Labor of Love

Labor of Love

Friends of Rachel Smith donate money to the Montgomery County Humane Society in her honor.

On a cold Saturday morning in the middle of February, Hadley’s Park was crowded with dogs and their owners.

They came because they knew, or knew of, Rachel Smith and Rachel Crites, two former Wootton High School students and close friends who disappeared for the last two weeks of January before their bodies were discovered in rural Virginia, dead from apparent suicides.

Suzanne Collier and Allie Cossman were friends with Rachel Smith from their Jewish youth group. They figured that the best way to make sense of their friend’s tragic death was to create a lasting testament to her life.

“We wanted to do something in her honor, something that she would have loved if she could have,” said Collier. Smith had been an avid lover of dogs and animals, and had worked and volunteered at the Montgomery County Humane Society, and had helped to raise money for the organization. Collier and Cossman, juniors at Winston Churchill High School, wanted to find a way to raise money in Rachel Smith’s honor to donate to the Humane Society. They wanted to incorporate dogs and people into a single event that would honor their friend, and with the help of the rest of Congregation B’nai Tzedek’s Ahavah youth group, they came up with the idea of a charity dog walk.

“We were all really close to Rachel,” said Cossman of the group. “We wanted to help finish her work.”

So on Sunday, Feb. 18, with the area blanketed in rock-hard ice and chilled by sub-freezing temperatures, those touched by the death of the girls who had become know as “The Rachels,” turned out en masse. Music played in the background as people walked their dogs around the park.

“It wasn’t anything depressing,” said Collier of the music. “We wanted it to be a happy thing for people to remember them.”

People brought their dogs, and at the request of Cossman and Collier they brought donations as well. The girls asked for each person to give $5. Most gave more. In just over two hours the girls raised nearly $1,500.

“We were really happy with the community response,” Collier said. “People were really nice [to come] even though it was kind of yucky out. They gave a lot more [than expected] and it was really good.”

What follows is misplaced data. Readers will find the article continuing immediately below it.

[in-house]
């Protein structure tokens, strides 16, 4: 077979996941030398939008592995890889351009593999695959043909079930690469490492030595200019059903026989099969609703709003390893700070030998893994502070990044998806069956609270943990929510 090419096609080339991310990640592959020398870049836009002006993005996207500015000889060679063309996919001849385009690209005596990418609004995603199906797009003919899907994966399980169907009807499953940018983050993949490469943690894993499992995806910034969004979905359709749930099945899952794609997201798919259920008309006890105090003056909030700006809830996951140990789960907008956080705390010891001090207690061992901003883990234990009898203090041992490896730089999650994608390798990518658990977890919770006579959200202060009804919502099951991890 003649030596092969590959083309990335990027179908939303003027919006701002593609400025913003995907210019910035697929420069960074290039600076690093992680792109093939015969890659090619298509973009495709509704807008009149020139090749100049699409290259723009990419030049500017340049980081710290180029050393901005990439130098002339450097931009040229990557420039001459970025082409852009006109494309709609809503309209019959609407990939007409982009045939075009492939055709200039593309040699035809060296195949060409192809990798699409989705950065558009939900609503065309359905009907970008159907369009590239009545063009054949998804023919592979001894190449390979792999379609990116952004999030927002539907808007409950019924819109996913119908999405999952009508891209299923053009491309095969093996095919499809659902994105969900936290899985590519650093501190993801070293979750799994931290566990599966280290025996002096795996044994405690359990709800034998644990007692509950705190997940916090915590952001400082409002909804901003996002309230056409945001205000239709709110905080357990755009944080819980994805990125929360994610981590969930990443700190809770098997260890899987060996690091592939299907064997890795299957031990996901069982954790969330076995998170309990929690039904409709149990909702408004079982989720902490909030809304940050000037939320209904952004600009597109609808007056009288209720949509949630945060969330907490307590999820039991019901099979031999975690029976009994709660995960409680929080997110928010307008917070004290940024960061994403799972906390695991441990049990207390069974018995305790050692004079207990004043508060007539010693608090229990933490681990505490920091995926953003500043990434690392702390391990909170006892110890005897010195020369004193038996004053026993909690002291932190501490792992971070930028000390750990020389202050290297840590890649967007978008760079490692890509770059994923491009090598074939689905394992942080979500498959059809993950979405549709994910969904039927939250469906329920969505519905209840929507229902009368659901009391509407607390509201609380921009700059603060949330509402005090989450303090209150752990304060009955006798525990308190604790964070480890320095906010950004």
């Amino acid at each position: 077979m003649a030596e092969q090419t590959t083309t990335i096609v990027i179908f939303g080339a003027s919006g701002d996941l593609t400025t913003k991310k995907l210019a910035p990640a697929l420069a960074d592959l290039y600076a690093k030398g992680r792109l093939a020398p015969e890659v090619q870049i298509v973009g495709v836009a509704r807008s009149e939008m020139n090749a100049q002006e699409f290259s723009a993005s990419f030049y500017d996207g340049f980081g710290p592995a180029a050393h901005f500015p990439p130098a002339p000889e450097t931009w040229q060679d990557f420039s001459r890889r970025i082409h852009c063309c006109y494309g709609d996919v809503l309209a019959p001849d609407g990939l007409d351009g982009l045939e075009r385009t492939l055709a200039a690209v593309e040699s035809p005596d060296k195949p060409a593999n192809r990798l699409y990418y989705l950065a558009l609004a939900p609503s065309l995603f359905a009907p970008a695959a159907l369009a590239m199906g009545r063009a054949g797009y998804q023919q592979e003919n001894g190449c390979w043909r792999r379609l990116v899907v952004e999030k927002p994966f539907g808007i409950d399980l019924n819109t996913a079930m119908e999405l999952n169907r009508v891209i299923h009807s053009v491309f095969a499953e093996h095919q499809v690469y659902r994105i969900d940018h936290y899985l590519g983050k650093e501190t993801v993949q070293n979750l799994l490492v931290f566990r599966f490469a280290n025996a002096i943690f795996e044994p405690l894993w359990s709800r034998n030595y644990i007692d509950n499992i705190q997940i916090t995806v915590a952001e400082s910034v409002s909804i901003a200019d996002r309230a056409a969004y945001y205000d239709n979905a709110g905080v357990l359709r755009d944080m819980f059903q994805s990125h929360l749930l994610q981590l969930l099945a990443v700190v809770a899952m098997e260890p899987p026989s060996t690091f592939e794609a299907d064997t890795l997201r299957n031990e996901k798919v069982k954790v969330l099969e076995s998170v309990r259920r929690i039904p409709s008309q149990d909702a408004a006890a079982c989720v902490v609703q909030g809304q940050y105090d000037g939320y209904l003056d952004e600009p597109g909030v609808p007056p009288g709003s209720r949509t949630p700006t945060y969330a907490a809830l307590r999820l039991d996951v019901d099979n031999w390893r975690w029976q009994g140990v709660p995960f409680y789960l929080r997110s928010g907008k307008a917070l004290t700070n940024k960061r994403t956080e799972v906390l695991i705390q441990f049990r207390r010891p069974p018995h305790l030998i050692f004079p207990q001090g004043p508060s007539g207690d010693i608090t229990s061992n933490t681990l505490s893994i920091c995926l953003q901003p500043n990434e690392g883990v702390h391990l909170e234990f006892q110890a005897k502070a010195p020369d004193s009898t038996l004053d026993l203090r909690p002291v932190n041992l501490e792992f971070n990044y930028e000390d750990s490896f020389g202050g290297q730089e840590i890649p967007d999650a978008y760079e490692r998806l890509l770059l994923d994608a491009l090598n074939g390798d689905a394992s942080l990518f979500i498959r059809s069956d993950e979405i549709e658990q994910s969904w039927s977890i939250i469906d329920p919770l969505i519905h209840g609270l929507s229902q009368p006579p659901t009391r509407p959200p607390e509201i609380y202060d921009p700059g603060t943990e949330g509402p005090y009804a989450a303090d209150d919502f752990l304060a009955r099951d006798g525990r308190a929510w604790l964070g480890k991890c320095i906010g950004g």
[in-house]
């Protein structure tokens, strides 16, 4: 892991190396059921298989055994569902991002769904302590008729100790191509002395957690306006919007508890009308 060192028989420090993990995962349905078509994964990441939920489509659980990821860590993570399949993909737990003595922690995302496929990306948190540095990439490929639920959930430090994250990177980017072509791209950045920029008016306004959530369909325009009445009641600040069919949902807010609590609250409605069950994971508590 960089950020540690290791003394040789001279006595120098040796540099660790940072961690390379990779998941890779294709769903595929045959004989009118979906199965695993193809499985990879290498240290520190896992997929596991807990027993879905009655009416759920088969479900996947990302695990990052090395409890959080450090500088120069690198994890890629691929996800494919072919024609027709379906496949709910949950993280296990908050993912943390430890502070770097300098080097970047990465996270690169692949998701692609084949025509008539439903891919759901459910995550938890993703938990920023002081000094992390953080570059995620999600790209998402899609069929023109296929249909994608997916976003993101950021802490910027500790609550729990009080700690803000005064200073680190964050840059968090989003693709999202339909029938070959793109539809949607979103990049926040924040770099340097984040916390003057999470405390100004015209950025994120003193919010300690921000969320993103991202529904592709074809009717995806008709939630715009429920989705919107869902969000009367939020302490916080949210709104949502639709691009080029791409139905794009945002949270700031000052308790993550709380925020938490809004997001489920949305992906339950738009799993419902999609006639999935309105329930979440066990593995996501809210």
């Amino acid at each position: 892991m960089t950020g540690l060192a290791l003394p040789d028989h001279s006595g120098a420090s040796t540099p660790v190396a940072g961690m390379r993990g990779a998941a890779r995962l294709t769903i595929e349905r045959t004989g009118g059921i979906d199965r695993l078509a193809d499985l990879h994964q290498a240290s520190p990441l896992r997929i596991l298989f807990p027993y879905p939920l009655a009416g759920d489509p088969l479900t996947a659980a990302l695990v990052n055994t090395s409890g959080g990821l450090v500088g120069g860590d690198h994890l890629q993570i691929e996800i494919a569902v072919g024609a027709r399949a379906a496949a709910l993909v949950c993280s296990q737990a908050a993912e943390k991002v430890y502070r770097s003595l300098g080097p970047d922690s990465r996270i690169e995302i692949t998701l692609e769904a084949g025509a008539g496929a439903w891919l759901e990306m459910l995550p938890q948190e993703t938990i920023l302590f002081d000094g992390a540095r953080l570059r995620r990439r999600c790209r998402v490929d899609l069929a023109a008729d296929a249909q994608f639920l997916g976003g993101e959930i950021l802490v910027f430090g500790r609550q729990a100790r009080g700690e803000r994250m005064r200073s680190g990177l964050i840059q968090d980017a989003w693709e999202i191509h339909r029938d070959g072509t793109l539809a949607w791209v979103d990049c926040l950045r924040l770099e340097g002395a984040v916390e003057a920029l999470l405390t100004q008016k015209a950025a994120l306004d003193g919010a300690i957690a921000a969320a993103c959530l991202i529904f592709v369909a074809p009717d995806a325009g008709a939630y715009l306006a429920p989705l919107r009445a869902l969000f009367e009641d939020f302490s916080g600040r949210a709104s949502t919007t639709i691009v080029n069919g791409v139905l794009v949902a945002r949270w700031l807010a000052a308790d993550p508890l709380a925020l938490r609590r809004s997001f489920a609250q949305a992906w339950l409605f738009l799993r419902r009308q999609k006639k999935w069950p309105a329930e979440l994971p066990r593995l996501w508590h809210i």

ON WEDNESDAY, March 28, Cossman and Collier brought two Tupperware containers with most of the proceeds of the February dog walk to the Montgomery County Humane Society. The rest of the money paid for an expert on teenage depression and suicide to speak to the Ahavah group.

“She was really outgoing and spunky,” Collier said of how she remembered Smith. Collier had met Rachel Crites, but didn’t know her very well.

What was important, said Collier and Cossman, was that the memories of the two girls live on.

The donated money will start the Rachel Smith Fund, said J.C. Crist, president of the Montgomery County Humane Society. Crist also announced a task force that will look into developing programs such as pairing animals in need with troubled teens.

“I realized that there is a significant parallel in this community,” said Crist. “We have many animals in need and we also have many young adults in need, as well.”

Crist said the task force will look into developing programs such as pairing animals in need with teens experiencing emotional difficulties.

“Rachel Smith was a young woman who loved animals,” said Crist. “Perhaps we can examine how we as a community can collaborate to offer programs that can assist both animals and our youth simultaneously.”

Crist commended Cossman and Collier and the work that their youth group did in Rachel Smith’s honor.

“This organization is in awe of what you’ve done,” Crist said.